Judging the Judges

For a job with a single, centrally located office, being a Supreme Court justice sure involves a lot of travel. 

The taxpayer won’t pick up the tab—but justices don’t always, either. The late Justice Antonin Scalia, for instance, took more than 250 subsidized trips in his last decade on the court, both for vacations and for events tangentially related to his job like speeches. Former Justice Stephen Breyer, according to his public disclosures, also took 185 trips that were at least partially funded by someone else between 2012 and 2022, when he retired.

Just this past January, Justice Elena Kagan visited San Diego to dedicate a Navy ship built by General Dynamics, a company which has had business before the court and which recently won a $298 million contract to update the judiciary’s computer systems.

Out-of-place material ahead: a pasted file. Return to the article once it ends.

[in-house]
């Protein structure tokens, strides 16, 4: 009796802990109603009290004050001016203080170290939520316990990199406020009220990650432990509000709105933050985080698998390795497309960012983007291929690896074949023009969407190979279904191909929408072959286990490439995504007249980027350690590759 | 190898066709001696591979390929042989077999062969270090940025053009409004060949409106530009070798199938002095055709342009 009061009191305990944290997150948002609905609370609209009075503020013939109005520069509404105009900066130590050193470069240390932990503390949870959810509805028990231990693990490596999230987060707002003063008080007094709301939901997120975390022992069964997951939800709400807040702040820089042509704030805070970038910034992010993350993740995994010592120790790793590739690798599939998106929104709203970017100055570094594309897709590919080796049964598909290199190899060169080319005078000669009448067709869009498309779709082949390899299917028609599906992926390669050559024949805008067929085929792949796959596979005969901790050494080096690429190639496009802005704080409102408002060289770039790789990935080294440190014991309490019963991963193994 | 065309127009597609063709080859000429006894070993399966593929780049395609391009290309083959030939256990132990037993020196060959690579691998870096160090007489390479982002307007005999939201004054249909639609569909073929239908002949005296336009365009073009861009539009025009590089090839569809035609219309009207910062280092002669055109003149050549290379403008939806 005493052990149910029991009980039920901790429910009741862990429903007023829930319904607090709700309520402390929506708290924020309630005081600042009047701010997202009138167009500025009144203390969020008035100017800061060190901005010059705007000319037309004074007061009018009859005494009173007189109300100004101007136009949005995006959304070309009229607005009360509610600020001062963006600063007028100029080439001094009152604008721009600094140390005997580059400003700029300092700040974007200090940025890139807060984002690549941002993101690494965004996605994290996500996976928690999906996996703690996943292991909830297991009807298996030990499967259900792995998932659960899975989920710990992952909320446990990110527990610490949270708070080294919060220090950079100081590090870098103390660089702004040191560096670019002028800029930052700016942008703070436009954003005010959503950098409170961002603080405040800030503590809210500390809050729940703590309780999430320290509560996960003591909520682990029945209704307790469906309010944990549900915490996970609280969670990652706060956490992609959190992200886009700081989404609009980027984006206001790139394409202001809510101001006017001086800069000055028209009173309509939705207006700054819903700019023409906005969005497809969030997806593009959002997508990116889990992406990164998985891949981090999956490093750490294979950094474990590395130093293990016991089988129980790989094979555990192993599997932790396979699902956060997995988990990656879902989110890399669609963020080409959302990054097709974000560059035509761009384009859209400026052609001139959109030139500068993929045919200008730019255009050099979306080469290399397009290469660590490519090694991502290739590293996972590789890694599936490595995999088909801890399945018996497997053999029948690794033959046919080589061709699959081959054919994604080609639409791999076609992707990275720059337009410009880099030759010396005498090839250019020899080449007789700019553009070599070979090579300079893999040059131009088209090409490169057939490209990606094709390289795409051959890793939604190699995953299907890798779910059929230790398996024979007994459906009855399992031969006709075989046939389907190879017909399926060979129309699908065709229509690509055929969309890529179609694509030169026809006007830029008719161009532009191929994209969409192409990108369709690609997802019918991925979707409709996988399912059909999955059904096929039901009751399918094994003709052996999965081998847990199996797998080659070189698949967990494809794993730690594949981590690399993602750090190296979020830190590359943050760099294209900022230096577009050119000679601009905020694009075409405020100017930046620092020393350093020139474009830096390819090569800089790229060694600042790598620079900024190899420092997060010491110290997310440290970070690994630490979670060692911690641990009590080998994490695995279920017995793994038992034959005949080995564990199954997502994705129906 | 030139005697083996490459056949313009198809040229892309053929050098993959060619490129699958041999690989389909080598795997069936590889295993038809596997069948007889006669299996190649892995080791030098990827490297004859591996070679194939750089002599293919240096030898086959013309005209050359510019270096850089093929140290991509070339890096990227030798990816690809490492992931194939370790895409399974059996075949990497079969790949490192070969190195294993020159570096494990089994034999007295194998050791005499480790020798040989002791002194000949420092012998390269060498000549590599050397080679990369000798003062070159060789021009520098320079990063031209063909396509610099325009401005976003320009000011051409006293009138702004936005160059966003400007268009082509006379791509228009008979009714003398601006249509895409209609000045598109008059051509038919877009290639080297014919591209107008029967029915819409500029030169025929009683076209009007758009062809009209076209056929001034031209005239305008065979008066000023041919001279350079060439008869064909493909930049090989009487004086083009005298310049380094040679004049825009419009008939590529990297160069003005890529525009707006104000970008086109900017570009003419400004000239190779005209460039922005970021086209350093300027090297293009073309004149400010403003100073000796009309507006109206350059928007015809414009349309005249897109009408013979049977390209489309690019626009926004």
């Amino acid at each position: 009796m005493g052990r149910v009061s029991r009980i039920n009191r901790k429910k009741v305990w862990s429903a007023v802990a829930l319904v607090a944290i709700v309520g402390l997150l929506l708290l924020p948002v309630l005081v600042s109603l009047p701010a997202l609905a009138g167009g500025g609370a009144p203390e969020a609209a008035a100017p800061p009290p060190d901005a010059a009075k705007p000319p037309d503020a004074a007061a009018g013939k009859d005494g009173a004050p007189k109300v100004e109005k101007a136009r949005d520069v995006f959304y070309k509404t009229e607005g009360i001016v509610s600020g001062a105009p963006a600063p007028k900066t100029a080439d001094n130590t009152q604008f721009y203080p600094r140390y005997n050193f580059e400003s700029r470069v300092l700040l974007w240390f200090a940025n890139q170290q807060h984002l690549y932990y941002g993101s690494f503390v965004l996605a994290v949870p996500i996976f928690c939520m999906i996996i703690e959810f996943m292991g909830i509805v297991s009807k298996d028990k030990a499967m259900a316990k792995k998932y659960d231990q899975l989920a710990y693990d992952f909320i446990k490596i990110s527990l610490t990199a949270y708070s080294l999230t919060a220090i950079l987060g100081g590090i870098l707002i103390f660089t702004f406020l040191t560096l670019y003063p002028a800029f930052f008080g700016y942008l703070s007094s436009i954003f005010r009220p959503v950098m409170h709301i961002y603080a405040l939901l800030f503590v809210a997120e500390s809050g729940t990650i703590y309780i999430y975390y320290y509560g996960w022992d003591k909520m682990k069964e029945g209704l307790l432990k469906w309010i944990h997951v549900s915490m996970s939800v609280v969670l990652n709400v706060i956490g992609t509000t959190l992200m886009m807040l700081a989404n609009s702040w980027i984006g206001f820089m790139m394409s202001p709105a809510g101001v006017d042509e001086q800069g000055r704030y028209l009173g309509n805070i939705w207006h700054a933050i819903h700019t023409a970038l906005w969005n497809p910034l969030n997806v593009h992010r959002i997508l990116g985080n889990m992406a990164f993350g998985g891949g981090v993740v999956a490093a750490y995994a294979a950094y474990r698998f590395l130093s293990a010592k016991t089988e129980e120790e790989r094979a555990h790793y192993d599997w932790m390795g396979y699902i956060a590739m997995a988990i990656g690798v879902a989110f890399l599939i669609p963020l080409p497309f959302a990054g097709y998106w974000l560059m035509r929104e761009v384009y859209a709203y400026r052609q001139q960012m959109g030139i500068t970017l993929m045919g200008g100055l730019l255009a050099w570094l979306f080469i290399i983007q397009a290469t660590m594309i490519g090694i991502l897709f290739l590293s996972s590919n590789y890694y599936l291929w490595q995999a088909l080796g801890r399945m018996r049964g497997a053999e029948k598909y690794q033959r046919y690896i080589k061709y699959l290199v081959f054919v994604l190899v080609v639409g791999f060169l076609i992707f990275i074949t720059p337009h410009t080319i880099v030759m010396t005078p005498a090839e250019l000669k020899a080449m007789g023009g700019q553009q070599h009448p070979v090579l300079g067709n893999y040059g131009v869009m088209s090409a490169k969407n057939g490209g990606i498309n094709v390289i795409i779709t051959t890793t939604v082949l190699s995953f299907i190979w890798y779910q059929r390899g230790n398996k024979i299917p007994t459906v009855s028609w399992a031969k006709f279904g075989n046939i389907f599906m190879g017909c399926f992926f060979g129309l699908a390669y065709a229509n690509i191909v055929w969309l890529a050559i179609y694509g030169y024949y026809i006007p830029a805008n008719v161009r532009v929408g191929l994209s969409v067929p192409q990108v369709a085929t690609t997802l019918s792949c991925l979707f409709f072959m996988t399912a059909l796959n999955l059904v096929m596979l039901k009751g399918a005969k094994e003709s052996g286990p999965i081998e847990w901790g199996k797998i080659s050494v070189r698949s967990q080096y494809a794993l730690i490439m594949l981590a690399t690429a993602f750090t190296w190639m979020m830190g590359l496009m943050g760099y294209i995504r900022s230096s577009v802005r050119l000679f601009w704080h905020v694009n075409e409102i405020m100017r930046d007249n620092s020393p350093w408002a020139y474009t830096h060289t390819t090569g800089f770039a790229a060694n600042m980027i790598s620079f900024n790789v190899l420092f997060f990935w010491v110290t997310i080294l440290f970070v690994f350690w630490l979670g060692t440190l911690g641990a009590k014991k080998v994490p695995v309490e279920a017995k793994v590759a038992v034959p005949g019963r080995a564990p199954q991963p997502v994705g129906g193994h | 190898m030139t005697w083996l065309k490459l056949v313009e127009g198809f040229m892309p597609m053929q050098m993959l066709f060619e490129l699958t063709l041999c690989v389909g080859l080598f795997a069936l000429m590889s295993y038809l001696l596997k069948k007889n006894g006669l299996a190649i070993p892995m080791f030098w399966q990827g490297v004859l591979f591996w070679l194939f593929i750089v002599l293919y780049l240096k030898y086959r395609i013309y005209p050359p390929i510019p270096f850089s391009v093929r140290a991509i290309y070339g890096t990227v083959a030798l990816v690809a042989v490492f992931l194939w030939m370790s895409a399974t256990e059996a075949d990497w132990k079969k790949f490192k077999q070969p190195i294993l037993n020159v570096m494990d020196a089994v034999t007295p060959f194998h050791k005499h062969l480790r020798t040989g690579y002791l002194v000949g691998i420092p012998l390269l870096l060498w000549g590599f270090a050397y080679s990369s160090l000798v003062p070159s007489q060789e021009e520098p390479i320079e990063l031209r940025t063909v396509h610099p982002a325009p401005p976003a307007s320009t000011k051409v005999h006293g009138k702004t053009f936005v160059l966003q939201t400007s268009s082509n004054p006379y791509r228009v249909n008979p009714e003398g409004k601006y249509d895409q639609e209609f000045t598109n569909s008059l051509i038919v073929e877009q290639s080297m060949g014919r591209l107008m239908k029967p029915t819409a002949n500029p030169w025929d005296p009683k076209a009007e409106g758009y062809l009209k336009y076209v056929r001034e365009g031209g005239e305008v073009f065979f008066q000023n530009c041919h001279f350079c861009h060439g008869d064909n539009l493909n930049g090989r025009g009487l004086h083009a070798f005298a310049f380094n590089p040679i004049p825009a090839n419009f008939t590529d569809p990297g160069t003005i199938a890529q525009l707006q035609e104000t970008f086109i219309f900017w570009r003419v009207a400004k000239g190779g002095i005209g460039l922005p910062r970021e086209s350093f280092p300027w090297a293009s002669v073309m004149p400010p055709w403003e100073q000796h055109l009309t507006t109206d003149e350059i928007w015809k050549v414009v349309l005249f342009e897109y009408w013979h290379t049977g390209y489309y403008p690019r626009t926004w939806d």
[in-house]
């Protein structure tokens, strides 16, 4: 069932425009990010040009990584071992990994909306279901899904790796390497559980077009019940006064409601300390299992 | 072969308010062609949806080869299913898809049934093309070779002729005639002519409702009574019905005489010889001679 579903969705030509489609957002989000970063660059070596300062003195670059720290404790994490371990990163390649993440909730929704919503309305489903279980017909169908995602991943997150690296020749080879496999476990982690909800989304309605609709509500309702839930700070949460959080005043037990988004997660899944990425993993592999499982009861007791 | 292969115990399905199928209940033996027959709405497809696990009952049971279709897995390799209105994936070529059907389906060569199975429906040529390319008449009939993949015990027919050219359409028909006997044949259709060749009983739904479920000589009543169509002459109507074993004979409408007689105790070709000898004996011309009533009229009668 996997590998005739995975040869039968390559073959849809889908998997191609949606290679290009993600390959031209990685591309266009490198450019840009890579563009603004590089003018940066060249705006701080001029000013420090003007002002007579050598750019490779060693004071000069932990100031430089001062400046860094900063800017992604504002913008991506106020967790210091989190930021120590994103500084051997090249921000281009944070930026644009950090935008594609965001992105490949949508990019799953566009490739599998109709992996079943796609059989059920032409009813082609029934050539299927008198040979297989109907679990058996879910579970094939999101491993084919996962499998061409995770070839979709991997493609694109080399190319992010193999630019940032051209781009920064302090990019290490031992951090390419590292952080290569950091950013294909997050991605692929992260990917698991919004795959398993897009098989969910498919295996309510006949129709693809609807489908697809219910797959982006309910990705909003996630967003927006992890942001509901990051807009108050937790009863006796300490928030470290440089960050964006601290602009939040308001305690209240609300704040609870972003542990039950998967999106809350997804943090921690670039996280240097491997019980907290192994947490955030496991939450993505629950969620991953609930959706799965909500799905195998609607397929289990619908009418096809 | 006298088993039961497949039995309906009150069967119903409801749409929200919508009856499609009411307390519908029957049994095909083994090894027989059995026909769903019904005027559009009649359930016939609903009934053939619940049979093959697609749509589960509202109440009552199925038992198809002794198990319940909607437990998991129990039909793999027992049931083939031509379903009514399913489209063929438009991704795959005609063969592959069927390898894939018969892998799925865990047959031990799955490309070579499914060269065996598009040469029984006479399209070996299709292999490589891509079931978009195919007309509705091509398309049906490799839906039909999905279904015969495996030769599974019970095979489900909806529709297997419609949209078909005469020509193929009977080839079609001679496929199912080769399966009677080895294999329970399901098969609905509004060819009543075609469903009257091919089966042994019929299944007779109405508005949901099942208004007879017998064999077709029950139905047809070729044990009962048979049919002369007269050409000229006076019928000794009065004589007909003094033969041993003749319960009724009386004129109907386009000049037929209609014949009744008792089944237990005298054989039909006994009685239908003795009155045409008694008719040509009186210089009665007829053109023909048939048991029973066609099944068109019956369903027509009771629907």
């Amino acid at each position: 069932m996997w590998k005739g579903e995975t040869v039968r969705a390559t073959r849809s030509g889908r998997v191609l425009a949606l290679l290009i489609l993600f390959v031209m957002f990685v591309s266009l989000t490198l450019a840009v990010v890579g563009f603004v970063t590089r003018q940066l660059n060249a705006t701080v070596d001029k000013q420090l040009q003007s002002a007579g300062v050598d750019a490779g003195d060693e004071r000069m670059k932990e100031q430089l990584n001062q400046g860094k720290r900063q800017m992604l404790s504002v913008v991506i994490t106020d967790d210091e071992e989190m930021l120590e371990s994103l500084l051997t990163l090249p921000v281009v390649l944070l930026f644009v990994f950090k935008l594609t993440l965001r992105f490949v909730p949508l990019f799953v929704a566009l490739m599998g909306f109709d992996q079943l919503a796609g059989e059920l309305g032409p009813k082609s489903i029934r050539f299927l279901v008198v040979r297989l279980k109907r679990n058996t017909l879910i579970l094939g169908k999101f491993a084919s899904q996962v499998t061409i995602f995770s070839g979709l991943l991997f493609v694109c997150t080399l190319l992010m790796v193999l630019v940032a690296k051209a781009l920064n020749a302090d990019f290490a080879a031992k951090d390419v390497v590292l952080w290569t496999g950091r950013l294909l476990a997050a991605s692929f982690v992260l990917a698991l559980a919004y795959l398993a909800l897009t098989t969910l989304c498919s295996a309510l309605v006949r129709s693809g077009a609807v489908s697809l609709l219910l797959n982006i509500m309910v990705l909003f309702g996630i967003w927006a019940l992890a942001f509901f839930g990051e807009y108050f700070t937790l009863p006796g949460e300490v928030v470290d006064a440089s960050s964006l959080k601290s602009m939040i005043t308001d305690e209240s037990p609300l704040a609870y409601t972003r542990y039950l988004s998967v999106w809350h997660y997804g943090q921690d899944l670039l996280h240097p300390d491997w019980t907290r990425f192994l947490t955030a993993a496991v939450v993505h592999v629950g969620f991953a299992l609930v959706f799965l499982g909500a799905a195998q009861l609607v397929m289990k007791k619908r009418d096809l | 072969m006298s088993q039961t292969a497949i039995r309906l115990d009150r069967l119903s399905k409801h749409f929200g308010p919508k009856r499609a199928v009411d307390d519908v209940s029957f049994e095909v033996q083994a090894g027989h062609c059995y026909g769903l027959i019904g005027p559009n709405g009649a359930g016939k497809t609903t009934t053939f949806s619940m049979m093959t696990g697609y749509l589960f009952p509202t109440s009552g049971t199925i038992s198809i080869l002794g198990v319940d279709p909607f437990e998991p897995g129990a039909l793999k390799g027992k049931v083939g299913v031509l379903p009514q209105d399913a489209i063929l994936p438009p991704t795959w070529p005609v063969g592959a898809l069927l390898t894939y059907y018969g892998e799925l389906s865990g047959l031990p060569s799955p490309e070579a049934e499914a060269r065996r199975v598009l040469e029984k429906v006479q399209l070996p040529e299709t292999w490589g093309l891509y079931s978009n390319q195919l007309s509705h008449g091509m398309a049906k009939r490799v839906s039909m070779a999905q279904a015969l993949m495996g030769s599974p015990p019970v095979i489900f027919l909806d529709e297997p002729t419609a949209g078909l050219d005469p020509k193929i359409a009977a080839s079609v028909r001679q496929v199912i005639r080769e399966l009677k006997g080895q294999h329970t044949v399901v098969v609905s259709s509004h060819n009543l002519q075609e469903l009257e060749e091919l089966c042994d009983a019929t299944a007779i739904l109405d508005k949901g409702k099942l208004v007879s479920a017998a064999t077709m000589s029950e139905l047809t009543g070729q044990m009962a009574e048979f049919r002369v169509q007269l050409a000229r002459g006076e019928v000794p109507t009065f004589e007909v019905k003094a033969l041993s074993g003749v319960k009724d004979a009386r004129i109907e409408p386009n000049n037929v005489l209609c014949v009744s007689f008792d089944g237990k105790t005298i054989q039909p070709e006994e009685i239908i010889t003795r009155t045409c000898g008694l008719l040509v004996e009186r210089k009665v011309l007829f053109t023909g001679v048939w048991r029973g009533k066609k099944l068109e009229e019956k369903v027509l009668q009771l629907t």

Maybe Kagan paid for that trip herself—we likely won’t know until at least 2024, when her annual disclosure is released. But as demonstrated by recent revelations about Justice Clarence Thomas’ failure to report paid-for travel, rules about the justices’ required disclosures have left plenty of loopholes. Some judicial scholars argue the high court’s lack of a formal code of ethics or an external means of enforcement has corroded trust in the justices’ independence. But in a closely divided Congress, calls from Democratic lawmakers—frustrated with the court’s direction—for the body to adopt a code of ethics will likely go nowhere.